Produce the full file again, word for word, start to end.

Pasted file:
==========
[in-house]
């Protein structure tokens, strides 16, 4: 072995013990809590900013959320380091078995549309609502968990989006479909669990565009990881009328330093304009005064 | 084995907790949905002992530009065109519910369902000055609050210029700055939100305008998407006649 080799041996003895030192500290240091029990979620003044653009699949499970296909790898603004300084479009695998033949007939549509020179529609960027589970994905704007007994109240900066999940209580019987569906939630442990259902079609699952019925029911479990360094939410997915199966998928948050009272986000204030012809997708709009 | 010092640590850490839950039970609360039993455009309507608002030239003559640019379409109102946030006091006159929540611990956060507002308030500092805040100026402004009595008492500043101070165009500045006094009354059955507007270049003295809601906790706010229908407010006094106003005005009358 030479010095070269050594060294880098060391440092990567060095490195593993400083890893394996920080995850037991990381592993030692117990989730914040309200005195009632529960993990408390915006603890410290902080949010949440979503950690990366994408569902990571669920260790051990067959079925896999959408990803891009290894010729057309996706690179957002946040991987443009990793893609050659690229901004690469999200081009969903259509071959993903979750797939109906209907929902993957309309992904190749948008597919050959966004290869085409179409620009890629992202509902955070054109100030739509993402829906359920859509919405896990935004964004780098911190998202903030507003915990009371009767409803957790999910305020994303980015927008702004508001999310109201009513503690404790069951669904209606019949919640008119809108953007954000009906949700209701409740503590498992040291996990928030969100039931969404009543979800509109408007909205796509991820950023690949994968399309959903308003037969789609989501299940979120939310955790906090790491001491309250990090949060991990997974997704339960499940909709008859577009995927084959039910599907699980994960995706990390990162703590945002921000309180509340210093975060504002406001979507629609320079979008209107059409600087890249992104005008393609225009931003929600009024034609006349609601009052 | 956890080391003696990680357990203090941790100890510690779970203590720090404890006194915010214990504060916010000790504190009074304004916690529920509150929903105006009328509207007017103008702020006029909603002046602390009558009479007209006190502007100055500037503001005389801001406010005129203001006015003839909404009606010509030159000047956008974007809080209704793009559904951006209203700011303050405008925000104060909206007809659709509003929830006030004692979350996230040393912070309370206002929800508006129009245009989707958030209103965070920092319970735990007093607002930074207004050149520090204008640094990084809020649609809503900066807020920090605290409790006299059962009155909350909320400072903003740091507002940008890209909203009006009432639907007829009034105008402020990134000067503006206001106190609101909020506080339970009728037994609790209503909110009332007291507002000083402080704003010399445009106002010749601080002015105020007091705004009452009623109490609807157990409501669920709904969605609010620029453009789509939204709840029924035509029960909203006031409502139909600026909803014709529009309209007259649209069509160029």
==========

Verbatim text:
[in-house]
């Protein structure tokens, strides 16, 4: 072995013990809590900013959320380091078995549309609502968990989006479909669990565009990881009328330093304009005064 | 084995907790949905002992530009065109519910369902000055609050210029700055939100305008998407006649 080799041996003895030192500290240091029990979620003044653009699949499970296909790898603004300084479009695998033949007939549509020179529609960027589970994905704007007994109240900066999940209580019987569906939630442990259902079609699952019925029911479990360094939410997915199966998928948050009272986000204030012809997708709009 | 010092640590850490839950039970609360039993455009309507608002030239003559640019379409109102946030006091006159929540611990956060507002308030500092805040100026402004009595008492500043101070165009500045006094009354059955507007270049003295809601906790706010229908407010006094106003005005009358 030479010095070269050594060294880098060391440092990567060095490195593993400083890893394996920080995850037991990381592993030692117990989730914040309200005195009632529960993990408390915006603890410290902080949010949440979503950690990366994408569902990571669920260790051990067959079925896999959408990803891009290894010729057309996706690179957002946040991987443009990793893609050659690229901004690469999200081009969903259509071959993903979750797939109906209907929902993957309309992904190749948008597919050959966004290869085409179409620009890629992202509902955070054109100030739509993402829906359920859509919405896990935004964004780098911190998202903030507003915990009371009767409803957790999910305020994303980015927008702004508001999310109201009513503690404790069951669904209606019949919640008119809108953007954000009906949700209701409740503590498992040291996990928030969100039931969404009543979800509109408007909205796509991820950023690949994968399309959903308003037969789609989501299940979120939310955790906090790491001491309250990090949060991990997974997704339960499940909709008859577009995927084959039910599907699980994960995706990390990162703590945002921000309180509340210093975060504002406001979507629609320079979008209107059409600087890249992104005008393609225009931003929600009024034609006349609601009052 | 956890080391003696990680357990203090941790100890510690779970203590720090404890006194915010214990504060916010000790504190009074304004916690529920509150929903105006009328509207007017103008702020006029909603002046602390009558009479007209006190502007100055500037503001005389801001406010005129203001006015003839909404009606010509030159000047956008974007809080209704793009559904951006209203700011303050405008925000104060909206007809659709509003929830006030004692979350996230040393912070309370206002929800508006129009245009989707958030209103965070920092319970735990007093607002930074207004050149520090204008640094990084809020649609809503900066807020920090605290409790006299059962009155909350909320400072903003740091507002940008890209909203009006009432639907007829009034105008402020990134000067503006206001106190609101909020506080339970009728037994609790209503909110009332007291507002000083402080704003010399445009106002010749601080002015105020007091705004009452009623109490609807157990409501669920709904969605609010620029453009789509939204709840029924035509029960909203006031409502139909600026909803014709529009309209007259649209069509160029």